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Where the Sustainable Development Goals and World Tree Come Together

by | Jun 6, 2020 | Climate Change, Environment, Investment, Lumber, Trees

At first glance, the United Nations Sustainable Development Goals sounds like a plan for eco-friendly manufacturing, a guideline for how to offer take-out containers consumers can upcycle. In actuality, the core objective of the 17 SDGs is much loftier – the reduction of global poverty and peace for all.

Each SGD represents one thread in the Gordian knot of human suffering. The goals run the gamut from obvious issues, such as the need for clean drinking water or economic development, to more subtle contributing factors such as the pervasive lack of gender equality or limited access to legitimate judicial structures. The unapologetic ambition of the SGDs is staggering: affordable clean energy, reduced inequalities, and climate action. Though it may seem like an idealist’s wish list, in reality, the SDGs very scope acknowledges two essential truths of living as a human being on this planet: first, that the health of our planet is directly related to the health of the people who live on it and secondly, true human health stems from so much more than having basic needs for food and shelter met. The 17 United Nations Sustainable Development Goals

In the face of such a daunting reality, what can one possibly do? World Tree answers this question with a humble, undeniably effective answer: Plant trees. The Paulownia (Empress) tree, to be exact. As a company that offers the opportunity for individuals to become impact investors, simply investing in one unit of these non-invasive Paulownia trees exponentially amplifies one’s positive impact on the planet.

During the 10 years it takes the Paulownia tree to reach maturity, and ultimately be harvested as a sustainable hardwood, it will achieve seven of the U.N.’s SDGs, according to a NatureBank report prepared for World Tree.

The 7 SDGs of World Tree

No Poverty: World Tree shares 50 percent of the profits from the timber harvest with its farmers and lets them keep the trees after the first harvest under its Free Tree Program. Paulownia trees regrow up to seven times from the stump without replanting, which means farmers gain a long-term, sustainable source of income, often in areas where economic stability is difficult to achieve under the best of circumstances.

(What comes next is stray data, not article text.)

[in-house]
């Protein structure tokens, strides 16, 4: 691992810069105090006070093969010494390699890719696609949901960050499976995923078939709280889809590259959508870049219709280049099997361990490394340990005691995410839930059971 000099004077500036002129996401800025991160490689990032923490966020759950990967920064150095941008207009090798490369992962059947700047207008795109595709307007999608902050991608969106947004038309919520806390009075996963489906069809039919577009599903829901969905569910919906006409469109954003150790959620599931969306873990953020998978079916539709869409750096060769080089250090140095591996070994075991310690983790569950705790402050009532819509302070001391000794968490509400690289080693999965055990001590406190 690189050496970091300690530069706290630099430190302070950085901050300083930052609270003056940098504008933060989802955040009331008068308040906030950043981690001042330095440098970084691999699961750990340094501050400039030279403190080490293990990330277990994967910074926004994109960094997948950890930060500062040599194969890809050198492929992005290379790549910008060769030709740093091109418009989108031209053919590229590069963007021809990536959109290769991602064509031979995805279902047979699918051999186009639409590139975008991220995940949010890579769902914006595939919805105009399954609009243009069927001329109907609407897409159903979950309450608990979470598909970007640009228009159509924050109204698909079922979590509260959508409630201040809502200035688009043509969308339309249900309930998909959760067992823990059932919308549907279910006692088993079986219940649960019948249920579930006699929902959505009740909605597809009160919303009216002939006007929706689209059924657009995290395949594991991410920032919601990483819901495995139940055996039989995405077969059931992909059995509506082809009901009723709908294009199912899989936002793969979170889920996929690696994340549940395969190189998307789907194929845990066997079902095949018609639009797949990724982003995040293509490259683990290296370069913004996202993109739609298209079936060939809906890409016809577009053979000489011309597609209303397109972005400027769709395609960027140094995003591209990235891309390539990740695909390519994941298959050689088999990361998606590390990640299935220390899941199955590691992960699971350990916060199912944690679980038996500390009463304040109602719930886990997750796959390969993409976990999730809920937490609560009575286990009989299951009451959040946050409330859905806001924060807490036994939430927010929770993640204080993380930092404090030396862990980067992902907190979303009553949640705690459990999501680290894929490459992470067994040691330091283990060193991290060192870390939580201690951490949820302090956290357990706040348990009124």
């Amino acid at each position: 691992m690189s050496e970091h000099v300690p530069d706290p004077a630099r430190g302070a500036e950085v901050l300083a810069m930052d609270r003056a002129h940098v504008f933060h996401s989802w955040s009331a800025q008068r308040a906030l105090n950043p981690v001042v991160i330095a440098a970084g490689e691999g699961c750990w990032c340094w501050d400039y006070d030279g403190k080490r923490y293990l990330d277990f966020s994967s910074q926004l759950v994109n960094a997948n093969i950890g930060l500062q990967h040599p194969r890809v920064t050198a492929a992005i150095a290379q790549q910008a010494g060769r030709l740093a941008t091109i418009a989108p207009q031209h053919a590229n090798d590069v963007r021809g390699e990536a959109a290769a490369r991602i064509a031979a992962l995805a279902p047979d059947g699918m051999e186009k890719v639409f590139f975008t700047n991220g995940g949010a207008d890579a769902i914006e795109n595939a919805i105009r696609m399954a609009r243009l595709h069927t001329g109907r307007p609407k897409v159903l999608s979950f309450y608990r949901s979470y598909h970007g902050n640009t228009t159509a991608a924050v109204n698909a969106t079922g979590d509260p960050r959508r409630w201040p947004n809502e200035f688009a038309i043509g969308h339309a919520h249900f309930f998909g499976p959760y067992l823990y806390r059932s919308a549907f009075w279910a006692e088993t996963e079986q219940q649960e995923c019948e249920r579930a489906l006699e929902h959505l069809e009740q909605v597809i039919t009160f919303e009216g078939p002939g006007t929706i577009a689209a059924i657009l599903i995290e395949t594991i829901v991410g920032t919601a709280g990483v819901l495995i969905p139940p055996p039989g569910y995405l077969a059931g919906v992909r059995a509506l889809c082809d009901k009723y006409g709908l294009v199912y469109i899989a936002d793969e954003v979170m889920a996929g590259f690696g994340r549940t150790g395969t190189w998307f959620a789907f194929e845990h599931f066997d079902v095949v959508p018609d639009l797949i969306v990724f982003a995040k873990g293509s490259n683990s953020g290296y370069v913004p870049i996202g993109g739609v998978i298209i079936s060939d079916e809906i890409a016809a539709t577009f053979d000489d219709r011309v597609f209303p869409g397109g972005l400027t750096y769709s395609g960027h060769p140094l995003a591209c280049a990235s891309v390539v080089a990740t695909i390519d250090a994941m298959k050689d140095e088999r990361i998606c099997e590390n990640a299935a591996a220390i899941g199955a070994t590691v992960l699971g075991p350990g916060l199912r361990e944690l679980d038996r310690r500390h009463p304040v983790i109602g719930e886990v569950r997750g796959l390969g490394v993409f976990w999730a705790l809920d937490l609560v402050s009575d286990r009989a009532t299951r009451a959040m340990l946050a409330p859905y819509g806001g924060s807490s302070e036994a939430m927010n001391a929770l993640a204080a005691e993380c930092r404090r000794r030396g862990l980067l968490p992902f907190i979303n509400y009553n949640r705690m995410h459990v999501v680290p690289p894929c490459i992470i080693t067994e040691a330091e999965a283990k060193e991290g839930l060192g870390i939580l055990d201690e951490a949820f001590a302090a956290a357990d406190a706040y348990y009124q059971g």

Eco-Tree farmer Carmelita in Costa Rica

Gender Equality: From its executive team through its farmers, World Tree empowers women professionally. The organization’s C-suite is a litany of successful women, starting with Founder and Chair Wendy Burton, COO and President Dr. Cathy Key, CIO Angela Nauta, and CFO Deborah Cullen. Farmers like Kim Martens in the U.S. and Carmelita and Maria Julia in Costa Rica are carving out a niche in the traditionally male-dominated sphere of agriculture. World Tree doesn’t just hire women, however. Its culture and the very work the company does puts women in a position to thrive professionally.

Affordable and clean energy: World Tree is examining becoming involved in producing biochar, a method of using plant residue like wood chips to create charcoal used to enriched soil and clear land. The biochar is made using pyrolysis, an anaerobic heating method that is less harmful to the environment. A growing number of biochar production technologies can be used to produce heat and/or electricity and/or syngas. Biochar also has the potential to increase carbon sequestration. 

Decent Work and Economic Growth: After the first harvest, Eco-Tree Program farmers are able to keep every tree that’s been planted on their land and retain 100 percent of the profits from every harvest thereafter. Since the Empress tree regrows up to seven times from the stump without replanting, the first World Tree harvest is actually a foundation for long-term, sustainable income. Farmers often hire their own local teams, fostering a healthy local economy while providing sustainable livings to others. 

World Tree Paulownia large leaf

The large leaves of the Paulownia tree

Responsible Consumption and Production:  Empress trees go above and beyond when it comes to this SDG. The regenerative ability of the Paulownia tree – one tree can yield up to seven harvests without replanting — provides a sustainable timber supply that protects old-growth forests simply by offering an alternative. Meanwhile, its large, three-foot leaves actually regenerate fallow soil; not only does it not cause harm to its surroundings through its production, the stated goal of this SDG, the Empress actually heals its environment. As if that isn’t enough, these trees are also a highly desired inter-crop beloved by Costa Rican coffee farmers for their shade.

Climate Action: The Paulownia tree’s massive leaves and exceptionally fast growth rate translate into an ability to sequester a massive amount of carbon. It also enables agroforestry, a farming practice that helps conserve and protect the land by planting woody perennials with other crops or animals. 

Life on land: Paulownia was made for this SDG. They can be planted on fallow land and heal soil when their giant leaves shed in the winter. They are the epitome of a sustainable forest, encourage desperately-needed pollination, and provide an environment for land-based creatures. 

All of this is achieved simply by investing in sustainable timber. When you put it that way, ending world poverty isn’t so daunting after all.

Find out how you can get involved with World Tree’s Eco-Tree Program and participate in the UN Sustainability Development Goals focused on ending poverty, protecting the planet, and ensuring prosperity for all by 2030 by visiting https://worldtree.info/invest2019/.

Eco-Tree farmer family in Alabama

Eco-Tree Program farmers in Alabama

 

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